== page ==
Thomas Sowell
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 Then there is "What's So Great About America" by Dinesh D'Souza, who brings a foreigner's fresh appreciation of American society and its benefits that too many Americans take for granted.

 For those people you think would appreciate a good book, even if it is not upbeat, there are a number of outstanding choices.

 One is "Abuse of Power" by Steven Greenhut, a very eye-opening little book which exposes the misuse of the power of eminent domain by local politicians across the country to demolish working-class neighborhoods, in order to turn the land over to developers who will build shopping malls, casinos and other things that will pay more taxes than the homeowners were paying.

 Those people who are constantly denouncing "greed" almost never apply that term to what the government does, no matter how unconscionable it may be, as the routine misuse of eminent domain has become, with its Robin-Hood-in-reverse redistribution of wealth.

 "Intellectual Morons" by Daniel J. Flynn was one of this year's best books. It shows how the intelligentsia have for years fallen for unbelievably stupid -- and often tragic -- notions on everything from the environment to Communist dictators.

 Michelle Malkin's courageous and carefully reasoned and documented book "In Defense of Internment" was a long-overdue re-examination of the internment of Japanese Americans during World War II. It was one of the few books on that painful subject which was not just an attempt to trash the U.S. government or American society.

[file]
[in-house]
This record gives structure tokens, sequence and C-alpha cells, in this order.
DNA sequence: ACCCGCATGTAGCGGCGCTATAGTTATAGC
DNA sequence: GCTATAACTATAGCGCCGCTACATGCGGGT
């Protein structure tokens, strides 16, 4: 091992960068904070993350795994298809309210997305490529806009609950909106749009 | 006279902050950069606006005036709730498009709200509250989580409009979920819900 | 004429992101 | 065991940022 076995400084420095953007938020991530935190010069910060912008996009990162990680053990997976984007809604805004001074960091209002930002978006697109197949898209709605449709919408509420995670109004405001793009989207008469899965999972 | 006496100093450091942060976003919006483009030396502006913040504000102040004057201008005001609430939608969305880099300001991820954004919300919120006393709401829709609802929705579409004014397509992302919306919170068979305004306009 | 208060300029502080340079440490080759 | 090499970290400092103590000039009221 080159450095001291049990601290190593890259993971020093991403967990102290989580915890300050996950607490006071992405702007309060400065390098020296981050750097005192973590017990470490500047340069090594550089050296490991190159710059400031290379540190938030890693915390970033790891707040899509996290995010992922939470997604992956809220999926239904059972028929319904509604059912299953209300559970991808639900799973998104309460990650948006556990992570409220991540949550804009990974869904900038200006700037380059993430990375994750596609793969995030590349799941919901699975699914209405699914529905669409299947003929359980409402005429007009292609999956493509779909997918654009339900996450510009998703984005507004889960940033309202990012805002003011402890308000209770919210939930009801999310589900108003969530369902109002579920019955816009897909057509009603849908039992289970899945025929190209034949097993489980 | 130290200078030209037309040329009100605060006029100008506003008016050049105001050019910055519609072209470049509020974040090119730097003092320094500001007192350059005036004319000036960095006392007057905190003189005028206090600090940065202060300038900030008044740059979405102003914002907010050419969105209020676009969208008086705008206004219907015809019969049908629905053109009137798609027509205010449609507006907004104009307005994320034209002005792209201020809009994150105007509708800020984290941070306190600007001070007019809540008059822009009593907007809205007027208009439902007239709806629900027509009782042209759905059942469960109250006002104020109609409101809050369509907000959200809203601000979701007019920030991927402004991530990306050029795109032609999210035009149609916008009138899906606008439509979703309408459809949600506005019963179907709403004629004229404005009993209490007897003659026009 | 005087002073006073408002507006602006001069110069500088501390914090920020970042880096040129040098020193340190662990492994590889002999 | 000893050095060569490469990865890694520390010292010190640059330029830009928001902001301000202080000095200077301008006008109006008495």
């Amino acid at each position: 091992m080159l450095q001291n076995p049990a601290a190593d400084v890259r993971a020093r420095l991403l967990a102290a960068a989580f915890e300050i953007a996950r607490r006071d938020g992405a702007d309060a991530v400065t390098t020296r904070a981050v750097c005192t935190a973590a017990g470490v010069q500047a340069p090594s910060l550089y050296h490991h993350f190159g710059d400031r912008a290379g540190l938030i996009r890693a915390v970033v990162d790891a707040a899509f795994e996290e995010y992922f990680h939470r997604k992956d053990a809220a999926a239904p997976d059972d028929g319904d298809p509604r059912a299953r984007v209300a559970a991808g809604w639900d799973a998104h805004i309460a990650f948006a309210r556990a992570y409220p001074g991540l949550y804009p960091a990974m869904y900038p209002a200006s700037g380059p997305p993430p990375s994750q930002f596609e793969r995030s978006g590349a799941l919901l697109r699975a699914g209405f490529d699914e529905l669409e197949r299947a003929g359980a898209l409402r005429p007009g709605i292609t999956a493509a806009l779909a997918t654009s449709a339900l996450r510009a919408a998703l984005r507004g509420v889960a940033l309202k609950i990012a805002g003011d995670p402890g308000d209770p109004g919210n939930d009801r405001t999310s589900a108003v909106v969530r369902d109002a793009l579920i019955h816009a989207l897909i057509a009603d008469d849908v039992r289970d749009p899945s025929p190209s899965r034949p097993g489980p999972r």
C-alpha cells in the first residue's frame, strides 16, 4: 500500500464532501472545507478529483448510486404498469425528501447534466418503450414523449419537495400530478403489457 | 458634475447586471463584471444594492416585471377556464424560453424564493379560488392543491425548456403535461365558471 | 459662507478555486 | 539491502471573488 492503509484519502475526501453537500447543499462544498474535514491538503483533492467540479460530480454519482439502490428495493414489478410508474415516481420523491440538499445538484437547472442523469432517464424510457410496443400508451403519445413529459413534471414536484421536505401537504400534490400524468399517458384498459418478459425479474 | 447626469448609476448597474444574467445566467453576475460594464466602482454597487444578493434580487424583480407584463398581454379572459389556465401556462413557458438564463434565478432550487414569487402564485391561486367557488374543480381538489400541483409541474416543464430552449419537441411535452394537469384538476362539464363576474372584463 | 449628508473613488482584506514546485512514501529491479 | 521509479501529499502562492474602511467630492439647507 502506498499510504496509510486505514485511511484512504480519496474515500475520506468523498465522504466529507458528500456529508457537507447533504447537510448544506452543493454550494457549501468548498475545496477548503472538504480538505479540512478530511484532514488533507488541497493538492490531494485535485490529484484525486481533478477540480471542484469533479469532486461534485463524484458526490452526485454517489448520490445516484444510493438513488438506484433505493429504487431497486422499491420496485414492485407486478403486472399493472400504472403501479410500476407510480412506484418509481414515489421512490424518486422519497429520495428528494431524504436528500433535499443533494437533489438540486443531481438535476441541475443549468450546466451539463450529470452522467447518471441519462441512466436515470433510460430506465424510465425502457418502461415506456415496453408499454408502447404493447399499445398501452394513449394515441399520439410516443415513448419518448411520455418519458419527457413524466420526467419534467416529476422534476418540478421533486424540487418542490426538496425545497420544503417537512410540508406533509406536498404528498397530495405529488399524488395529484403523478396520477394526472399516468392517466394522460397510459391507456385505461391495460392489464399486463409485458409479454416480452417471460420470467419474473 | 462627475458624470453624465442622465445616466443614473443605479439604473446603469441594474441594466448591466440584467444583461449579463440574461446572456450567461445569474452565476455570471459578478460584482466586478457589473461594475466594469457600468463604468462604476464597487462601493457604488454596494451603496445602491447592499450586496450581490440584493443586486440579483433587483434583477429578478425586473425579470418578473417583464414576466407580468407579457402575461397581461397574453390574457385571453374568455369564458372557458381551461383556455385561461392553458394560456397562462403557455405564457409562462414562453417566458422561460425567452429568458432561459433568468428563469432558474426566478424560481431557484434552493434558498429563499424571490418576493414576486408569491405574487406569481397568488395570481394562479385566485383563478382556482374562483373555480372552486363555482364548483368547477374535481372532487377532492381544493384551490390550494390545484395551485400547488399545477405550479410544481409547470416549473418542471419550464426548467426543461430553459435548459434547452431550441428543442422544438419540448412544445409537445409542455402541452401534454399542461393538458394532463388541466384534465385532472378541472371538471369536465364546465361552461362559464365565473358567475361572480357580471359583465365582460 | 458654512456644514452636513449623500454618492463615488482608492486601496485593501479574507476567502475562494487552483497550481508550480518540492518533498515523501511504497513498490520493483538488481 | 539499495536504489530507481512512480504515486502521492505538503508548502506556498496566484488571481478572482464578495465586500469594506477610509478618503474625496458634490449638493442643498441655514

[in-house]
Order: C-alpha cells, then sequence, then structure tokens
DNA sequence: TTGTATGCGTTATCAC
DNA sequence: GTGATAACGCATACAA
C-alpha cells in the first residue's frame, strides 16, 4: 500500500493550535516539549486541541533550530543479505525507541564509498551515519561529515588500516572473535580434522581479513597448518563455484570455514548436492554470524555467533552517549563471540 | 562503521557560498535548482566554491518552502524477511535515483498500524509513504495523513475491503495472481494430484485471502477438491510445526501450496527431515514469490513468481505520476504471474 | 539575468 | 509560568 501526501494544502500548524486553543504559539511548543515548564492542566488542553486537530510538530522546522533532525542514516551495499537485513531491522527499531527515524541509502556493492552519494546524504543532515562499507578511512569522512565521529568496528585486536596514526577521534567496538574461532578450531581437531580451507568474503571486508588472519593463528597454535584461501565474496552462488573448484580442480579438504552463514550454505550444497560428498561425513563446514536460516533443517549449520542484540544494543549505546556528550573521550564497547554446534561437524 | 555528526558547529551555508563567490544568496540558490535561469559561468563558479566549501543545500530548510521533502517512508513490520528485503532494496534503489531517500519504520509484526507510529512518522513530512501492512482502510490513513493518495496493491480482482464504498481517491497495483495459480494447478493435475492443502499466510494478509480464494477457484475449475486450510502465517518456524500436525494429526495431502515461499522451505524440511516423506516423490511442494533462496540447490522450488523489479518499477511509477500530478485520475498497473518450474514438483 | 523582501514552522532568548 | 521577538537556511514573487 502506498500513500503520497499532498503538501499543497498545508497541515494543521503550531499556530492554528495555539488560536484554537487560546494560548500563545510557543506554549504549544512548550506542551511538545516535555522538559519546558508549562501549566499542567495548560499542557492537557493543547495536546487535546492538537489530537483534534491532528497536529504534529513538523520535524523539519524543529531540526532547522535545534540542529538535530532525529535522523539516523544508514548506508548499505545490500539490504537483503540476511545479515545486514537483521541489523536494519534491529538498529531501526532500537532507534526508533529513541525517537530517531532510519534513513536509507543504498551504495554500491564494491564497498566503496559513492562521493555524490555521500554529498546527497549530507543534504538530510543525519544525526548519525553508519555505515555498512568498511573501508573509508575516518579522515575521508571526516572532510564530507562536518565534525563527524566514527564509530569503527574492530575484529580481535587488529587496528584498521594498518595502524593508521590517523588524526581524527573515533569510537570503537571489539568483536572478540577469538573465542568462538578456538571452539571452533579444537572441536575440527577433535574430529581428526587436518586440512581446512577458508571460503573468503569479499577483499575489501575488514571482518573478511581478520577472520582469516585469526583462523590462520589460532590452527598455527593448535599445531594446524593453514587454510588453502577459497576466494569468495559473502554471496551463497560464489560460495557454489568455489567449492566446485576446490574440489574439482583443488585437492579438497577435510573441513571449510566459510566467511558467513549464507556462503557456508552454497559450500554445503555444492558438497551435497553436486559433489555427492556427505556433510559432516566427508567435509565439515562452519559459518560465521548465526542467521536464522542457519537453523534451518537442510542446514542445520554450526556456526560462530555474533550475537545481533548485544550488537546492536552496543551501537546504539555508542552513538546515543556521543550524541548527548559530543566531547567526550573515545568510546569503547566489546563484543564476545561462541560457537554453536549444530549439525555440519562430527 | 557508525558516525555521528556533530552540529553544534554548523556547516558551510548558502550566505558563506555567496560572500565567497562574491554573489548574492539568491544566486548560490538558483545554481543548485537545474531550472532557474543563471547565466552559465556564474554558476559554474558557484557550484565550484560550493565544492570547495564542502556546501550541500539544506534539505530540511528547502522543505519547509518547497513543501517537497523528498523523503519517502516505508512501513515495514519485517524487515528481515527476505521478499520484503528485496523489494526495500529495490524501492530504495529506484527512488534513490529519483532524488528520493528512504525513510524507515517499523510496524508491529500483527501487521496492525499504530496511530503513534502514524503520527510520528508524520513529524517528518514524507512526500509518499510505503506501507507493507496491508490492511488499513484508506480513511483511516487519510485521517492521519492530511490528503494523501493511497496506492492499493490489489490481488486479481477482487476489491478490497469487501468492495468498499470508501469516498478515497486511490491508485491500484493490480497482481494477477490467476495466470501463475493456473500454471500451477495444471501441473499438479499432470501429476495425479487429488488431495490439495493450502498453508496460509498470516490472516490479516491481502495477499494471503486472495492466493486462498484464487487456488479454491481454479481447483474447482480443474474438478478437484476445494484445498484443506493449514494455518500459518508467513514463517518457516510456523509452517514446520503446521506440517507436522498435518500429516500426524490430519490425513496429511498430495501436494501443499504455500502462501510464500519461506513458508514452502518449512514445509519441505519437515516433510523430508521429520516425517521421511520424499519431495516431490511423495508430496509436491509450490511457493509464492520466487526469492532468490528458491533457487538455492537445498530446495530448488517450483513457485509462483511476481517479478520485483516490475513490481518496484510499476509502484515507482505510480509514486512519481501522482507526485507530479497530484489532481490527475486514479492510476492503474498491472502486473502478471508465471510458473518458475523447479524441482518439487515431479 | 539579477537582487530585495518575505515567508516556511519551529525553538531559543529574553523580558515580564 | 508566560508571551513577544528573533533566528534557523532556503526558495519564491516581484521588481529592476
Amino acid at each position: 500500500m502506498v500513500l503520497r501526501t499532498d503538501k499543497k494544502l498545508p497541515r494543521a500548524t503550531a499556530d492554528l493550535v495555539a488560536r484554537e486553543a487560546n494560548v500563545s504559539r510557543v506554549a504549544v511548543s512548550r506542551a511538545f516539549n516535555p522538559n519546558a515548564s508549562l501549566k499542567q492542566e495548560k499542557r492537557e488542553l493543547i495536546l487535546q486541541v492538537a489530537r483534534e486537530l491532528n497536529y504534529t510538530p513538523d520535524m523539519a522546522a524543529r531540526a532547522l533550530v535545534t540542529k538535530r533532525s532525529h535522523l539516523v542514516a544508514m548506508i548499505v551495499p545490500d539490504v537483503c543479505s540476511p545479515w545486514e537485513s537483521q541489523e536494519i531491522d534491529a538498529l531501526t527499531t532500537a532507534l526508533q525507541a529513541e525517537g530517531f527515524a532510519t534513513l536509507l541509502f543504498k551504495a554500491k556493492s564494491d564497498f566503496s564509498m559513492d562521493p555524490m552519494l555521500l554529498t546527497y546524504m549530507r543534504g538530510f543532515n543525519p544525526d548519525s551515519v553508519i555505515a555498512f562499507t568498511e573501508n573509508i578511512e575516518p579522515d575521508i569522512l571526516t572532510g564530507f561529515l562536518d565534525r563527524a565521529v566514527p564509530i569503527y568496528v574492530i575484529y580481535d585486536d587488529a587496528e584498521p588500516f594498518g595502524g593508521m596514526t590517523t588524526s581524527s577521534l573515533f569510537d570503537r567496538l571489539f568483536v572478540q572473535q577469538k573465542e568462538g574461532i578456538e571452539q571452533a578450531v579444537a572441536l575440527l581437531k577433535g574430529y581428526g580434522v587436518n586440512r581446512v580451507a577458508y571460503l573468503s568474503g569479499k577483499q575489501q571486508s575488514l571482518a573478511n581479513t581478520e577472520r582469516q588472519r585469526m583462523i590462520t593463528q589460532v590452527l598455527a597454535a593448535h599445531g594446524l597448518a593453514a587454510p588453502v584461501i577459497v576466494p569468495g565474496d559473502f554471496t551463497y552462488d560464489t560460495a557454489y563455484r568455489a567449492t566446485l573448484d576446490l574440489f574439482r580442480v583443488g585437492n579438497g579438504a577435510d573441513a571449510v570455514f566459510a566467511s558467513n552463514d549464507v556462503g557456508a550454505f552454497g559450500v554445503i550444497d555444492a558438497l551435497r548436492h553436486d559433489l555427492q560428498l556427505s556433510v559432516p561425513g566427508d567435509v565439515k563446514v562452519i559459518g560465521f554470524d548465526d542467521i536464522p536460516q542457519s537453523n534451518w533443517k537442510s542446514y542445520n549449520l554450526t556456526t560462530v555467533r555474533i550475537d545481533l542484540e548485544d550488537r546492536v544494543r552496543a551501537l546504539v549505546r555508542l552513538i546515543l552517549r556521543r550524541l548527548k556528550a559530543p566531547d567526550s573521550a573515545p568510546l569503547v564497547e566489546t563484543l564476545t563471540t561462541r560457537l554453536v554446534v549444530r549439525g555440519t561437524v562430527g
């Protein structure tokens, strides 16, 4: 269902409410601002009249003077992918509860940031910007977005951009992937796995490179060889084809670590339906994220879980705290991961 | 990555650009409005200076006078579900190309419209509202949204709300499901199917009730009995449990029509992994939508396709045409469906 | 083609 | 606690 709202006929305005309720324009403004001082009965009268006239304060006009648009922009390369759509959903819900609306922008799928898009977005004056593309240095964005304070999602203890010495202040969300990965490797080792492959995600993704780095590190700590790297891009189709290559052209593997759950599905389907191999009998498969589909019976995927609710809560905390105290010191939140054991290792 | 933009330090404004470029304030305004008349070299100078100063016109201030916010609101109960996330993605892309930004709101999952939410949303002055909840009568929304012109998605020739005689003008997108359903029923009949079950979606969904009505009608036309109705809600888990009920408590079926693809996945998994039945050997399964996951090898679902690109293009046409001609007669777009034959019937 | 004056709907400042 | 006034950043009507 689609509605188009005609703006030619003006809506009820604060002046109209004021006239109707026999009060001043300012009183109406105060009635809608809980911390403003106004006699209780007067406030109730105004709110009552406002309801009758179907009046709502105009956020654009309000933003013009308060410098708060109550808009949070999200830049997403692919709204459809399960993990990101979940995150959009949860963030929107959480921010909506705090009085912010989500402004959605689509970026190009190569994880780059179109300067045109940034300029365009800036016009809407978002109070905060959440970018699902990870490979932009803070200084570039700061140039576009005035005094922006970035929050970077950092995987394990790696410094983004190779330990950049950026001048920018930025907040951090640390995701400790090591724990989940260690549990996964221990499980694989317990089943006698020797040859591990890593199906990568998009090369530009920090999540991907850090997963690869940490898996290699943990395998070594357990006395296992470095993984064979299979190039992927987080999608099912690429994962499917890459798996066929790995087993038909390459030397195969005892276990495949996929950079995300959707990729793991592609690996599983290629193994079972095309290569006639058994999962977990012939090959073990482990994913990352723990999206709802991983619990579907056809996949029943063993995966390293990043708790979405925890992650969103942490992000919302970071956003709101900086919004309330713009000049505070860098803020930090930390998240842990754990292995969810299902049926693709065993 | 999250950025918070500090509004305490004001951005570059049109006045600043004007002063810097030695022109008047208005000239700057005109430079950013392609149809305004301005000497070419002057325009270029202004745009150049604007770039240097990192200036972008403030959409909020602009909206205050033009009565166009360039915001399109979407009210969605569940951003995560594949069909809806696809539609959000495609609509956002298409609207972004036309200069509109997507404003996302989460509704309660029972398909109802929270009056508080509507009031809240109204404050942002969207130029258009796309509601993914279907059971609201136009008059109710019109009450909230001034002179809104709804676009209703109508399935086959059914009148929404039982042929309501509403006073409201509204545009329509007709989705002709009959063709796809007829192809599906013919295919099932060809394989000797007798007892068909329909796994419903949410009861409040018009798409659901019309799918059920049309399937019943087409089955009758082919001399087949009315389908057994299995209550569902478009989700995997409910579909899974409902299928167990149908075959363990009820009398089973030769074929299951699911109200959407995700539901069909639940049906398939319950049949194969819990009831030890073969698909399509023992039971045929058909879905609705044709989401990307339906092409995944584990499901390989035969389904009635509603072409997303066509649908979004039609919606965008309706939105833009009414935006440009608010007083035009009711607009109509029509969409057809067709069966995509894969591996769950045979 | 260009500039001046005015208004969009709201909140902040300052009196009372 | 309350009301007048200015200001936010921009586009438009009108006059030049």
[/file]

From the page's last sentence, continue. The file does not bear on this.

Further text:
Another gem is "What Went Wrong?" by eminent Middle East scholar Bernard Lewis. It traces the decline of Islamic civilization from its leading position in the world a few centuries ago to its present position, lagging far behind the West -- and looking for scapegoats to blame.

 Among my own recent books, "Affirmative Action Around the World" cannot be called upbeat, and in fact the experiences of other countries -- some of which have had group preferences and quotas longer than the United States -- can serve as a grim warning.

 My other book this year was the revised edition of "Basic Economics" -- which is neither upbeat nor downbeat, but tries to dispel some of the confusion surrounding the operation of the economy, domestically and internationally.

 Giving books as presents can make Christmas shopping less stressful and more enjoyable, in keeping with the holiday spirit.

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Thomas Sowell

Thomas Sowell is a senior fellow at the Hoover Institute and author of The Housing Boom and Bust.

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